entertainer, pianist, organist, lecturer, television and radio personality, was born John Roland Redd in St. Louis, Missouri, to Doshia O'Nina Johnson and Ernest Samuel Redd, a minister. His ancestry is both black and white, the white lineage through his maternal grandmother, Frances Maria Lankford-Johnson, stemming from Langfords who first came to Virginia from England in 1645.

Pandit's family is unusually rich in musical and creative talent. Pandit's great-uncle Philip Benjamin “PB” Lankford taught jazz to numerous musicians who went on to careers in orchestras led by Louis Armstrong, Duke Ellington, Singleton Palmer, Fate Marable, Charles Creath, Dewey Jackson, and Cab Calloway. Another great-uncle, John Anderson Lankford, was known as “the Dean of African American Architects,” and others in the family—Arthur Edward Lankford, Robert Bumbary Sr., and Robert Bumbary Jr. also ...


Diana Kristine Durham

organist, stenographer, college professor, physician, and hospital founder, was born in St. John, Antigua, British West Indies, the son of John Sebastian and Sara Elizabeth Roberts. He studied at Antigua's Mico College, a normal school established for blacks by Lady Mico Trust, where he studied a rigorous curriculum that included English, Latin, Greek, mathematics, science, astronomy, history, and geography. Sebastian, like many of the students at Mico College, viewed his normal training as preparation for a career other than teaching.

In 1901 Sebastian immigrated to the United States After arriving in Philadelphia he obtained employment as a stenographer and an organist A year later he moved to Greensboro North Carolina to work at the Agricultural and Mechanical College later North Carolina A T State University Sebastian who was broadly educated in the Caribbean taught English geography foreign languages and mathematics and was also ...


Marcus B. Christian

Samuel Snaër was born in New Orleans, Louisiana. His father was an organist in one of the white churches of the city; the younger Snaër served in a similar position as organist for Saint Mary's Italian Church for many years. A teacher of violin and piano, he played with talent a dozen different musical instruments, among them the violin, violoncello, piano, and organ. He was unsurpassed as a violoncellist. According to historian Rodolphe Desdunes, Snaër “was perhaps a greater musical savant than was Macarty,” one of his leading contemporaries.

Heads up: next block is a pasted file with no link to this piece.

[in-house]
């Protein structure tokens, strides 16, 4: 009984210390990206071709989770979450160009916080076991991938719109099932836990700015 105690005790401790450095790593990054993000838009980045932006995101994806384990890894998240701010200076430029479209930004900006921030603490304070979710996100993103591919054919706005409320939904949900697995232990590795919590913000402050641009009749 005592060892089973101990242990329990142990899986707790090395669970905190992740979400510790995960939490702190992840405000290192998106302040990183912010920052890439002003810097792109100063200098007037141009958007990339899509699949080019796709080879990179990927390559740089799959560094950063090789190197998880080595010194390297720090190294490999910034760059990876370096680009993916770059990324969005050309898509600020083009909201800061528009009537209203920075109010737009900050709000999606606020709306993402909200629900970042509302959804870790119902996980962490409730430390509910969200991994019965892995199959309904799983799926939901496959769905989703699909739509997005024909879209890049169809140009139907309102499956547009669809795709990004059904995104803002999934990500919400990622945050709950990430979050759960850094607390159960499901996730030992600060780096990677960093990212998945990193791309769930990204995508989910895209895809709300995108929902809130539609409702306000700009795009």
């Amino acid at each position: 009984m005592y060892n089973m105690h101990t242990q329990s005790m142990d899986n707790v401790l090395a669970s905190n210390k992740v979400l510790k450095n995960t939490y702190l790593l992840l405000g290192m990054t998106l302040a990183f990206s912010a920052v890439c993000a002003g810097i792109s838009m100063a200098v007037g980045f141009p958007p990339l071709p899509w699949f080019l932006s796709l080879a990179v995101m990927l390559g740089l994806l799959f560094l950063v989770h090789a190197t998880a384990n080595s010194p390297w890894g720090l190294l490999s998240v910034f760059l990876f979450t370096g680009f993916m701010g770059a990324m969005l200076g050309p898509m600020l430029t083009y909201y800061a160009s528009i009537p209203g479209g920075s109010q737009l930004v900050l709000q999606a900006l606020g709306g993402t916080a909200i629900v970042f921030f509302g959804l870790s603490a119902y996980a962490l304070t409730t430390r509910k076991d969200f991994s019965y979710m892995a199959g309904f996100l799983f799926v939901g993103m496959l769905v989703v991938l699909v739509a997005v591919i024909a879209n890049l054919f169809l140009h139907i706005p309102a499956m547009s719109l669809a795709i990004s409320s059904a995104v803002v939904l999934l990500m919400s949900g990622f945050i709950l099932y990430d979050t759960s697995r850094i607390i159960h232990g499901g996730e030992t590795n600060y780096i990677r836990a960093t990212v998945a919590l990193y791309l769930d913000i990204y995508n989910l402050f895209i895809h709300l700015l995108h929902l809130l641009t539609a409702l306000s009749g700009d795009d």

Snaër like many men of genius had a rather contradictory nature and for this reason he confused many who witnessed his actions in different situations He was of an easygoing amiable disposition careless with his manuscripts not very energetic in seeking publishers for his music and those manuscripts that were returned to him after careless hand to hand journeys ...


David Joyner

pianist, organist, singer, and composer, was born Thomas Wright Waller in New York City, the fourth of five surviving children of Edward Waller and Adeline (maiden name unknown). Edward was a Baptist lay minister, and one of young Thomas's earliest musical experiences was playing harmonium for his father's street-corner sermons. Thomas's mother was deeply involved in music as well, and the family acquired a piano around 1910. Although Waller had formal musical instruction during his formative years, he was largely self-taught and indulged in a lot of musical experimentation.Thomas's development as a jazz pianist really began in 1920, when, upon the death of his mother, he moved in with the family of the pianist Russell Brooks and then with the Harlem stride piano master James Price Johnson Like his pianist contemporaries Waller had learned some aspects of ragtime and jazz style ...


Otis D. Alexander

concert organist, music theorist, and music educator, was born in Atlanta, Georgia, and was the second child and first son of seven children. Ward's mother, Effie Elizabeth Crawford Ward, a 1917 graduate of Spelman College in the dressmaking department, was an instructor of sewing at the Evening School, Atlanta Board of Education. His father, Jefferson Sigman Ward, a graduate of the Haynes Institute, Augusta, Georgia, was a World War I veteran and a businessman. Both parents had Native American and black ancestry (his mother had Cherokee and black, his father Choctaw and black). They were active in community, cultural, social, religious, and political organizations.

In the Ward family home was a player piano, and music was a part of family life. Displaying musical abilities, the young Edouard Ward was able to memorize tunes at age two The family s religious activities brought ...